Your face shape helps your optician find and recommend frames that help accentuate your natural features. The goal is to create a visual balance when someone looks at you. 

Common face shapes include: 

  • Oval
  • Round
  • Square
  • Rectangle
  • Heart
  • Diamond

Besides your face shape, skin tone and hair colour can help narrow the best colours for your frames.

Signs Your Glasses Don’t Fit Well

Sometimes your glasses may not sit properly on your face, making them uncomfortable or difficult to wear. You may have bought them from a third-party seller, or your precise measurements weren’t taken. 

There are several signs your glasses may not fit well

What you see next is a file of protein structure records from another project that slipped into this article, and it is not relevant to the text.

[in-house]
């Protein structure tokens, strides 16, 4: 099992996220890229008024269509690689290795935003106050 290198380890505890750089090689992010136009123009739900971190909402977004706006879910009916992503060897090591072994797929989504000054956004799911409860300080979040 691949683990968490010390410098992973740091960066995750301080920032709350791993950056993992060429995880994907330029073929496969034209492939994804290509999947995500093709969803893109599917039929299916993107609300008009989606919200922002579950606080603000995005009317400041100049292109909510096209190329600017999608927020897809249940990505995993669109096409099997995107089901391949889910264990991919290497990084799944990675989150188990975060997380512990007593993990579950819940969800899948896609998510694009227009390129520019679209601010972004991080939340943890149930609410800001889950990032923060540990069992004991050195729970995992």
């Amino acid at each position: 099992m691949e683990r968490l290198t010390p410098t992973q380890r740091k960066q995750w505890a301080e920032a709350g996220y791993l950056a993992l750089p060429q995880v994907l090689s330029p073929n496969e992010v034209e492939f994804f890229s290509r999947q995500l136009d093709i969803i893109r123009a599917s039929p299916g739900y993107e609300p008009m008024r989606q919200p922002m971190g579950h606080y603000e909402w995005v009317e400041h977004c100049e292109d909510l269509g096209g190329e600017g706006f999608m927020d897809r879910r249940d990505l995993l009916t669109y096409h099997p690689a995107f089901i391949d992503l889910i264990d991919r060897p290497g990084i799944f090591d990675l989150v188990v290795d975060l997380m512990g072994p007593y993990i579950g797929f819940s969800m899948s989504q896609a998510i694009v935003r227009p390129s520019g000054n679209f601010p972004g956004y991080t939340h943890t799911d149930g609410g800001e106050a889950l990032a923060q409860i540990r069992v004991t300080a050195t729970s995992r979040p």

• Glasses slide off your nose: Your glasses may fit poorly if they slide off your nose when you tilt your head. 
  • Loose glasses: If your glasses fly off whenever you turn your head quickly, they may be too loose. 
  • Glasses pinch your nose: If your glasses leave spots on your nose, you may have poorly fitted nose pads. If you have plastic frames, they may be too heavy, or the bridge width may be too small. 
  • Glasses feel tight: If your glasses leave marks around your cheeks, they may be too tight at the temples or near your ears. 
  • Eye strain: Eye strain can occur when your glasses aren’t the ideal distance from your pupils. 

Visit your eye doctor if your glasses do any of these things. They and the opticians at the office can help measure, fit, and adjust your glasses so you enjoy comfortable vision. 

Invest in Well-Fitting Frames & Lenses